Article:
VOX POP--A few years ago, then-state Sen. Alex Padilla implored us to embrace a fast-tracking plan that let wealthy developers rush huge mega-developments through the courts, getting around opponents by slashing the time they were given to fight back under the California Environmental Quality Act, or CEQA.
Padilla, who is now California Secretary of State, repeated at the time to KCRW's Warren Olney what Gov. Jerry Brown and the majority Democrats in the legislature were saying in 2011: California's then-12% unemployment rate justified the pushing aside of environmental damage concerns created by massive developments, to create jobs.
Asked what the rush was, given the possibility of environmentally questionable developments sailing through the courts, Padilla said, "The urgency is 99 percent driven by the unemployment rate that we have," which had soared to 12%.
He went on to predict that a purportedly badly needed NFL stadium for Downtown Los Angeles would create some 20,000 jobs. It was a wild exaggeration in a time of desperate unemployment.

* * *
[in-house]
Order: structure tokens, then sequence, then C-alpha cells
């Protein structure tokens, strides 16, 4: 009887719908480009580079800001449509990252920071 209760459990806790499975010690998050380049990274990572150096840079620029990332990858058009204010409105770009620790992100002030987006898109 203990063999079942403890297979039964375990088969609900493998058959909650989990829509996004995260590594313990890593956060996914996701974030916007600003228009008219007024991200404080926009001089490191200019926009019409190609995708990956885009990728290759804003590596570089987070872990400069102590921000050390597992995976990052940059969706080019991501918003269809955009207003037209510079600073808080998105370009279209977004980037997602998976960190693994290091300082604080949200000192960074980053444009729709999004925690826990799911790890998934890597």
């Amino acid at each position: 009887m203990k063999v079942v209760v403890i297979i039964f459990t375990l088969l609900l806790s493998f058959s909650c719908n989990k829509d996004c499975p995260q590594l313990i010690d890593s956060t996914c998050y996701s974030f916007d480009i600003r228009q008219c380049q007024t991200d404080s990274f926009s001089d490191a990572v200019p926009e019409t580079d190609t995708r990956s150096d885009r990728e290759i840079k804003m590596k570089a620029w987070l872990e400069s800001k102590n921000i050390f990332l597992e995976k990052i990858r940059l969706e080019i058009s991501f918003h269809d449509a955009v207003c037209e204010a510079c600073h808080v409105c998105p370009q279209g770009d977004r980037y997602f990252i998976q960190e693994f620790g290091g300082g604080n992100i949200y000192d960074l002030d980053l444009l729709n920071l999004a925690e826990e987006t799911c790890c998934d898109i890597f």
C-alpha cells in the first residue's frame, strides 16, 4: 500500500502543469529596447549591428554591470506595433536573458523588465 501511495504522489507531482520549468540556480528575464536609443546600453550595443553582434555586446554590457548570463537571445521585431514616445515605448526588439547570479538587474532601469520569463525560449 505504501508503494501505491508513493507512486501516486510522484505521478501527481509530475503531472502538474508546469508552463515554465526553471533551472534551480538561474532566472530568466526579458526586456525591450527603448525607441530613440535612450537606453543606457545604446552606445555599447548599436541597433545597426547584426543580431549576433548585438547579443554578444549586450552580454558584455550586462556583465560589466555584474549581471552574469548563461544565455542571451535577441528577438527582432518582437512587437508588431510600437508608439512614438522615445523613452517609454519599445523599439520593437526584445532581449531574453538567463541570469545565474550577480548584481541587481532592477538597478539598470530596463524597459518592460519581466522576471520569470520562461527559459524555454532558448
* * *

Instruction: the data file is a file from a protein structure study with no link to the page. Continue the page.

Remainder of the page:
Fast forward to today. The California unemployment rate has plummeted, its urban areas are vibrant, and the absurd plan for a downtown NFL football stadium, squeezed onto insufficient land next to one of the most congested freeways in the world, died on the vine. The phony claims about "Farmer's Field," proved to be just that -- downtown Los Angeles soon exploded in growth and jobs, sans the NFL stadium.
Now, Gov. Jerry Brown and some very sneaky California Democratic state legislators are trying to push through the 2.0 version of that end-run around our environmental protections. But because Brown and Co. no longer have horrible unemployment levels as an excuse for egregious environmental backsliding, they went with a hardball, last-minute, non-debated, surprise law as their strategy, Senate Bill 734.
Brown harbors a bitter hatred toward CEQA, stemming from his battles with low-income communities as mayor of Oakland. He will now try to push through SB 734, a law that came out of nowhere, had no public debate, and took California's major environmental and legal organizations purely by surprise.
It is opposed by the Sierra Club, the Judicial Council that administers California's courts, the Planning and Conservation League, and my own organization, the Coalition to Preserve LA, which is aiming to place the Neighborhood Integrity Initiative on the March 2017 ballot to end developer control of Los Angeles City Hall.
SB 734 will allow wildly inappropriate private developments to breeze through the courts, such as the traffic-freezing "Crossroads of the World" mega-blob development, proposed next to badly jammed-up Highland Avenue and Sunset Boulevard, an area now all but shut down for hours each day by overdevelopment and its endless, attendant, commuter traffic.